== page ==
In February 2018 Turkey arranged to manufacture a Ukrainian APS (Active Protection System) for over a hundred of its tanks. The Ukrainian Zaslon-L APS is somewhat unique in that it is designed to protect structures as well as vehicles from guided missiles. Zaslon-L consists of three different modules. There is one radar module, one guidance system module and multiple CMMs (countermeasures modules). The CMMs are basically a special type of ERA (explosive reactive armor) designed for one time use and able quickly (a fraction of a second) to throw out a cloud of fragments that will destroy any incoming missiles. The downside of Zaslon is that cloud of high speed fragments can kill or injure nearby troops or civilians. Moreover each CMM, while reloadable, is only good for two shots. Nevertheless, Zaslon has proved it works and that is what counts. That plus the speed with which the Ukrainians can agree to and implement deals like this.
The Turkish deal was hastily arranged in response to numerous (over a dozen) Turkish tanks losses, mostly from ATGMs (anti-tank guided missiles) during recent operations in northwest Syria. Turkey arranged for a Turkish firm to obtain a manufacturing license to build the Zaslon-L APS for at least a hundred (and many more if successful) of its Leopard 2 and M60 tank. Zaslon is more modular that most APS, which tend to consist of a radar to detect incoming missiles and small rockets to rush out and disable the incoming threat. Zaslon is different and can be quickly adapted, because of its modular design, to be installed on different tanks and armored vehicles. Thus a Zaslon APS weighs between 500 and 1,000 kg (depending on the type of vehicle it is installed on). Zaslon has been available since 2010 and has worked in combat with Russian forces in eastern Ukraine. It was that combat experience that convinced the Turks to go with Zaslon. That and the fact that Ukraine, since its independence was restored in 1991, has depended on developing and selling (to just about anyone) fairly modern and usually quite effective military technology.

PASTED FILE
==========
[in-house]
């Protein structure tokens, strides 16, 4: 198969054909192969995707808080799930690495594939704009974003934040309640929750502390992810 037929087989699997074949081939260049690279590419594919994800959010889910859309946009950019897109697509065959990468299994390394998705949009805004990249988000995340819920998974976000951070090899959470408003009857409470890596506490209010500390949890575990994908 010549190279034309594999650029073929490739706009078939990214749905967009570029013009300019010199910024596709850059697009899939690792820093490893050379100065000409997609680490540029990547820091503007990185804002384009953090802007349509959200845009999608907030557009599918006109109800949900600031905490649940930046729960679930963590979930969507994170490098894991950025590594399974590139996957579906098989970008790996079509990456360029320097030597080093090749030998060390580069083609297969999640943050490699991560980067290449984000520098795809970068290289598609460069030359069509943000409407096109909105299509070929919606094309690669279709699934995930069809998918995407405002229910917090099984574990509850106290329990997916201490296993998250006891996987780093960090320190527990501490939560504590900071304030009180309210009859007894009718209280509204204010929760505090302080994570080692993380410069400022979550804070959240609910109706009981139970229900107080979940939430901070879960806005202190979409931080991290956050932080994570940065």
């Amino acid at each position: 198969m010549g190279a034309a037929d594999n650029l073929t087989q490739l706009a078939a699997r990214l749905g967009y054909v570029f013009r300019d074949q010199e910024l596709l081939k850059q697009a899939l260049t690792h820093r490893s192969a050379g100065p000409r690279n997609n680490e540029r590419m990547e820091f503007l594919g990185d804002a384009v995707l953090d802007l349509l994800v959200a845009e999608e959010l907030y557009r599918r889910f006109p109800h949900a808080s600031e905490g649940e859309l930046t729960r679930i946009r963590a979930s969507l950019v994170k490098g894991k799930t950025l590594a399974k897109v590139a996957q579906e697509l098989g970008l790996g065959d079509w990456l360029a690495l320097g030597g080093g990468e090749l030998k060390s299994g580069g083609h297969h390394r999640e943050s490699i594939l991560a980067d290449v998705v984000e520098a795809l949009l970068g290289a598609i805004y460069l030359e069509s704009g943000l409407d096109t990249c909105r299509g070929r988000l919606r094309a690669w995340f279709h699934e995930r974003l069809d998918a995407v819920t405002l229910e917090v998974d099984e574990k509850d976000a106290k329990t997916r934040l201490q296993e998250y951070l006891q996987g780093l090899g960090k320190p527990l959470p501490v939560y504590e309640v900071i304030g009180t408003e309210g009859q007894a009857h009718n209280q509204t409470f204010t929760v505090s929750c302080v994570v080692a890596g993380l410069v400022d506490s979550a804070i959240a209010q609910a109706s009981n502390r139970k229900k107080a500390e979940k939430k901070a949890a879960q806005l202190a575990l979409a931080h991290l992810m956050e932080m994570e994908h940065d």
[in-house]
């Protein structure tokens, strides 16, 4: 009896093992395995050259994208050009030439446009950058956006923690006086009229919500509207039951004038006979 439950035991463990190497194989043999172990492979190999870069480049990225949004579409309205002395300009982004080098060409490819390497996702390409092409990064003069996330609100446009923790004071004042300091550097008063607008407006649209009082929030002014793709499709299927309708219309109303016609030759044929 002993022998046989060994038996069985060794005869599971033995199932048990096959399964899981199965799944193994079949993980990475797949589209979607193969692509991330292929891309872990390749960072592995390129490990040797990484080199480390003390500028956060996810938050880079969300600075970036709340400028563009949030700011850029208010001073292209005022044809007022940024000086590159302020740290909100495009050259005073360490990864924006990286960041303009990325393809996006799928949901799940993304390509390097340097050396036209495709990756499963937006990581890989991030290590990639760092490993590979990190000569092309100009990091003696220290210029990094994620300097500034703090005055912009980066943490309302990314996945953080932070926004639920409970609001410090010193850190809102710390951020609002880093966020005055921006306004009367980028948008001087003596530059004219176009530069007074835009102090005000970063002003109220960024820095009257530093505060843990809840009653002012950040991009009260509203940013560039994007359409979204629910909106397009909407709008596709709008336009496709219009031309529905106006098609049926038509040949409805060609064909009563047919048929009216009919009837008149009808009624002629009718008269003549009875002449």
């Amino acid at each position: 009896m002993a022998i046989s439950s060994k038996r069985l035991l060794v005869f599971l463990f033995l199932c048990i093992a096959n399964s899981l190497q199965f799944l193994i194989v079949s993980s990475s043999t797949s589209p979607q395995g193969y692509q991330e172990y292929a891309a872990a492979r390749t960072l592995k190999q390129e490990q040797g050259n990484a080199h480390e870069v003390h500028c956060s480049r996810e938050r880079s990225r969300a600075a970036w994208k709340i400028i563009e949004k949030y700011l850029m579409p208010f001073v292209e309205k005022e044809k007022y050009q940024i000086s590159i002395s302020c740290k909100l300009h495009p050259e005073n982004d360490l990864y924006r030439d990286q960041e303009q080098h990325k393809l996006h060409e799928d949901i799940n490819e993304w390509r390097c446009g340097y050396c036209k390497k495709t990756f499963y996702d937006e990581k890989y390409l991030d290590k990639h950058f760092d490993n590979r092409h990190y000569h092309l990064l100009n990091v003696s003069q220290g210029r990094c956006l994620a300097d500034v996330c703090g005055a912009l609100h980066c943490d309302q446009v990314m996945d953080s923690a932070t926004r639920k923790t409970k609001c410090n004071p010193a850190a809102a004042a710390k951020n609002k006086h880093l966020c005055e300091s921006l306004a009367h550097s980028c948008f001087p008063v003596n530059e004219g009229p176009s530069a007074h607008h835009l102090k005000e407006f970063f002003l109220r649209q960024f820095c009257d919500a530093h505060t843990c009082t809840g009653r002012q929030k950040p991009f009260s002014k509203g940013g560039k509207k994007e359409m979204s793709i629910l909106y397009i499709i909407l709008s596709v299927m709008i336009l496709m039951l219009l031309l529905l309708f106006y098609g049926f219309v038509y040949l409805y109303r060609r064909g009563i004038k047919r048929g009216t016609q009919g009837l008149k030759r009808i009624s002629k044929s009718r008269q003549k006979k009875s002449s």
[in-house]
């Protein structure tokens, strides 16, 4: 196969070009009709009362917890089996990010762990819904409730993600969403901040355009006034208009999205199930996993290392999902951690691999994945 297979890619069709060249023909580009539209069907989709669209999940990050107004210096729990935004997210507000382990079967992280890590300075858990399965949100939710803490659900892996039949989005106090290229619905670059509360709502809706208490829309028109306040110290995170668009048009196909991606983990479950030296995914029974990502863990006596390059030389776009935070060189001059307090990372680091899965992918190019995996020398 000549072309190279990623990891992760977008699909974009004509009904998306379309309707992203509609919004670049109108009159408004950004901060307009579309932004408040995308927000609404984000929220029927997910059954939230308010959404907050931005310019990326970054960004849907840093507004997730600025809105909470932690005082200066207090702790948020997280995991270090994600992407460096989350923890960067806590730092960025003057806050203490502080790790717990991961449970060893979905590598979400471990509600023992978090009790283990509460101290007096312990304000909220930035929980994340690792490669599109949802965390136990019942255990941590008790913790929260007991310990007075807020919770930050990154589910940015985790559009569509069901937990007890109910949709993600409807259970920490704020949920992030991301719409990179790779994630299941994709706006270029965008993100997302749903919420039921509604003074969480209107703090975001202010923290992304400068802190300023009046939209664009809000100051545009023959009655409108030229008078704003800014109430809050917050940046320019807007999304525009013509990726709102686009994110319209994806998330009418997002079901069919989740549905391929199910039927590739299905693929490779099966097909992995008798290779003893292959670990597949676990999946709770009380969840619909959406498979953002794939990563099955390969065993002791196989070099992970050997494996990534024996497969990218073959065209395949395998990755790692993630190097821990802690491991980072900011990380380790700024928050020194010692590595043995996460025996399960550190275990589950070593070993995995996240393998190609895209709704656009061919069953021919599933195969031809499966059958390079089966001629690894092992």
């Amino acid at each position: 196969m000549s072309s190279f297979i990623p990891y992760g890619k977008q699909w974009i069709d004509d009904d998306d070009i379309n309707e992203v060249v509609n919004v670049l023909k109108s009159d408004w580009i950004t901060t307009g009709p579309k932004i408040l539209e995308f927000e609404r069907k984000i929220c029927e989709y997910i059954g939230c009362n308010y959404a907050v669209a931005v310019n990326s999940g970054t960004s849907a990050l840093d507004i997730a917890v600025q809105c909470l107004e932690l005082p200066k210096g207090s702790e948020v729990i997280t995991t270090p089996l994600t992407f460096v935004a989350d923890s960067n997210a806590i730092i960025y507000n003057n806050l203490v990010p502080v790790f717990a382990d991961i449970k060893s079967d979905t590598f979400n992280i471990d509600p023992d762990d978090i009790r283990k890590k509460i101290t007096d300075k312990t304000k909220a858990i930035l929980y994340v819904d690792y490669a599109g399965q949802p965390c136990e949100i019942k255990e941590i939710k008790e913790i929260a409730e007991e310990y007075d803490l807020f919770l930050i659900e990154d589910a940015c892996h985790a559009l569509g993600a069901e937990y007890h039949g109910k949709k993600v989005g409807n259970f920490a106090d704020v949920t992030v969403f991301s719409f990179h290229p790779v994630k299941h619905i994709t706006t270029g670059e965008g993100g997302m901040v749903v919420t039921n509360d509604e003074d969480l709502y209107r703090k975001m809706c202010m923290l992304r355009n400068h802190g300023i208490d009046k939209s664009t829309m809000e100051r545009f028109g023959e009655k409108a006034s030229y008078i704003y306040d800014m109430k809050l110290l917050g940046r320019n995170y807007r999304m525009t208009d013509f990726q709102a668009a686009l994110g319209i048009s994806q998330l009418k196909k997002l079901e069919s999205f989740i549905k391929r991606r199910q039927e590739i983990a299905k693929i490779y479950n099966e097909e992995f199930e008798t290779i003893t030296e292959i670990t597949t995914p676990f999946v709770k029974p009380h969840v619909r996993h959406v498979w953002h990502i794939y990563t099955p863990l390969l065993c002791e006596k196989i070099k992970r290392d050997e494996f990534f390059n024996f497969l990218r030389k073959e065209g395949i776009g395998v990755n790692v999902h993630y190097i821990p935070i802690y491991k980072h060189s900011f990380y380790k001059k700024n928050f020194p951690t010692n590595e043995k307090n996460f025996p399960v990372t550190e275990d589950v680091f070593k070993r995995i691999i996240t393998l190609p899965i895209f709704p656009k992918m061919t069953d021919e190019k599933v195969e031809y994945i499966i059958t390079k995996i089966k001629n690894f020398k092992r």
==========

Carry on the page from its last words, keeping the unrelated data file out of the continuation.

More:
The Turkish firm that is to manufacture Zazlon had been working on its own APS but had not gotten it to work yet. The Turks were unable to obtain APS from the other two major manufacturers (Israel and Russia) because there are diplomatic problems with those two. Another potential problem is that such technology transfers to Turkish manufacturers sometimes run into problems. Recent victims of this have been Israel (which has ceased doing business with the Turks) and South Korea (which considers the problems an expensive form of education). These is still a lot of corruption in Turkey and for military manufacturers this often means promising more than you can deliver. This is not unique, India has similar problems and so do, to a certain extent, all defense manufacturers.